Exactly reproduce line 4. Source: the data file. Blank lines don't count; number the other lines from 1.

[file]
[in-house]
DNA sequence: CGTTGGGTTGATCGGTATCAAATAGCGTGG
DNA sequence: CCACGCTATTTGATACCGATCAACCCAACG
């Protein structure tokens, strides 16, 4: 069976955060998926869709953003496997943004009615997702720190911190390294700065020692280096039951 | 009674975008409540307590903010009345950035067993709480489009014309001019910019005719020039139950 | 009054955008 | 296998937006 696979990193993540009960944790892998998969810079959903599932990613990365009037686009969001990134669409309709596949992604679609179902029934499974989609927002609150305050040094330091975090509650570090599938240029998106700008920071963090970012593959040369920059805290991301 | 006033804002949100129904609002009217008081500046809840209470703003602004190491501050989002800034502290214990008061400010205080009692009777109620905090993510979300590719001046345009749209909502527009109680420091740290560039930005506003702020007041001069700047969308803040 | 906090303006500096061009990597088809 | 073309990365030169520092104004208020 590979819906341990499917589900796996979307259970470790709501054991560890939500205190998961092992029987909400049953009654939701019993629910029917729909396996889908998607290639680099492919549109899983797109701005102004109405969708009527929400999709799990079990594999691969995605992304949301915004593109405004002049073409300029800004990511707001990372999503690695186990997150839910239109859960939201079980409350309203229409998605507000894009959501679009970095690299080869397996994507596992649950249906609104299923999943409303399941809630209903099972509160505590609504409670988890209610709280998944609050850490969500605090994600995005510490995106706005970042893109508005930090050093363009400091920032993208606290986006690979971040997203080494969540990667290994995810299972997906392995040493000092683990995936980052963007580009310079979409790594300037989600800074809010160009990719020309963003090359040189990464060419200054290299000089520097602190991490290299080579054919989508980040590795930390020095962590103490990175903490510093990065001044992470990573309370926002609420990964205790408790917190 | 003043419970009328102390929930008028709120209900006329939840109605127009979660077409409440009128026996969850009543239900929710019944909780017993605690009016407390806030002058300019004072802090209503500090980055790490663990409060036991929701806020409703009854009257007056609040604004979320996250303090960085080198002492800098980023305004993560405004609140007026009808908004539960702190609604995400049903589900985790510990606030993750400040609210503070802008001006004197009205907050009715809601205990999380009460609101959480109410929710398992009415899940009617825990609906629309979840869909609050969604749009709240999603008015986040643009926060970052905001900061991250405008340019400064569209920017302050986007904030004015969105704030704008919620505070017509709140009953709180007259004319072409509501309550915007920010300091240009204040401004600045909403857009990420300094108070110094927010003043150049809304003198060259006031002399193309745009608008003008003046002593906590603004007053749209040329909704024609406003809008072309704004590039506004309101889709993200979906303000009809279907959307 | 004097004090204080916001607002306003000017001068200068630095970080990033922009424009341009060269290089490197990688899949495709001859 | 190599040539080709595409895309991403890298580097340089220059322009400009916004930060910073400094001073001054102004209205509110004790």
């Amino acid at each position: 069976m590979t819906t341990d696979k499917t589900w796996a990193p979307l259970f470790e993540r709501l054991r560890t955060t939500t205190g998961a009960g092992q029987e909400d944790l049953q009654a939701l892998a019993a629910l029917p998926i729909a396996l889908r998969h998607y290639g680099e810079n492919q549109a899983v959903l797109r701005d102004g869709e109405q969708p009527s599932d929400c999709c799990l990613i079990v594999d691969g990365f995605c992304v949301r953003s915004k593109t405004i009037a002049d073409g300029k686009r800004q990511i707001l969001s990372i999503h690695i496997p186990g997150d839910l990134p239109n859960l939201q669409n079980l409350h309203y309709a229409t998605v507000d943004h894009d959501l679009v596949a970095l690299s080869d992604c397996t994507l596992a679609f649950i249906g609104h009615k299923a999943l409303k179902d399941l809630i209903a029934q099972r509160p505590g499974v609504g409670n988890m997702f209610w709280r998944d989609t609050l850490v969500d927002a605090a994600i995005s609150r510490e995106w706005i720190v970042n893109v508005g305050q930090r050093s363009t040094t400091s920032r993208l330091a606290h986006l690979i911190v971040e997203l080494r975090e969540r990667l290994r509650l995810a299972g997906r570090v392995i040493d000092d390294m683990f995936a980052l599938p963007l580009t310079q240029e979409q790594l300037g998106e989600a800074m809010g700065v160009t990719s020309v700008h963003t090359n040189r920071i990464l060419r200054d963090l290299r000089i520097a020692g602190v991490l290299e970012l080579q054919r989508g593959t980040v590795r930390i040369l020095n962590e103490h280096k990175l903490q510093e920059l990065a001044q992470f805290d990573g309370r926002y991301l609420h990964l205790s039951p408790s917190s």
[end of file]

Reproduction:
């Protein structure tokens, strides 16, 4: 069976955060998926869709953003496997943004009615997702720190911190390294700065020692280096039951 | 009674975008409540307590903010009345950035067993709480489009014309001019910019005719020039139950 | 009054955008 | 296998937006 696979990193993540009960944790892998998969810079959903599932990613990365009037686009969001990134669409309709596949992604679609179902029934499974989609927002609150305050040094330091975090509650570090599938240029998106700008920071963090970012593959040369920059805290991301 | 006033804002949100129904609002009217008081500046809840209470703003602004190491501050989002800034502290214990008061400010205080009692009777109620905090993510979300590719001046345009749209909502527009109680420091740290560039930005506003702020007041001069700047969308803040 | 906090303006500096061009990597088809 | 073309990365030169520092104004208020 590979819906341990499917589900796996979307259970470790709501054991560890939500205190998961092992029987909400049953009654939701019993629910029917729909396996889908998607290639680099492919549109899983797109701005102004109405969708009527929400999709799990079990594999691969995605992304949301915004593109405004002049073409300029800004990511707001990372999503690695186990997150839910239109859960939201079980409350309203229409998605507000894009959501679009970095690299080869397996994507596992649950249906609104299923999943409303399941809630209903099972509160505590609504409670988890209610709280998944609050850490969500605090994600995005510490995106706005970042893109508005930090050093363009400091920032993208606290986006690979971040997203080494969540990667290994995810299972997906392995040493000092683990995936980052963007580009310079979409790594300037989600800074809010160009990719020309963003090359040189990464060419200054290299000089520097602190991490290299080579054919989508980040590795930390020095962590103490990175903490510093990065001044992470990573309370926002609420990964205790408790917190 | 003043419970009328102390929930008028709120209900006329939840109605127009979660077409409440009128026996969850009543239900929710019944909780017993605690009016407390806030002058300019004072802090209503500090980055790490663990409060036991929701806020409703009854009257007056609040604004979320996250303090960085080198002492800098980023305004993560405004609140007026009808908004539960702190609604995400049903589900985790510990606030993750400040609210503070802008001006004197009205907050009715809601205990999380009460609101959480109410929710398992009415899940009617825990609906629309979840869909609050969604749009709240999603008015986040643009926060970052905001900061991250405008340019400064569209920017302050986007904030004015969105704030704008919620505070017509709140009953709180007259004319072409509501309550915007920010300091240009204040401004600045909403857009990420300094108070110094927010003043150049809304003198060259006031002399193309745009608008003008003046002593906590603004007053749209040329909704024609406003809008072309704004590039506004309101889709993200979906303000009809279907959307 | 004097004090204080916001607002306003000017001068200068630095970080990033922009424009341009060269290089490197990688899949495709001859 | 190599040539080709595409895309991403890298580097340089220059322009400009916004930060910073400094001073001054102004209205509110004790």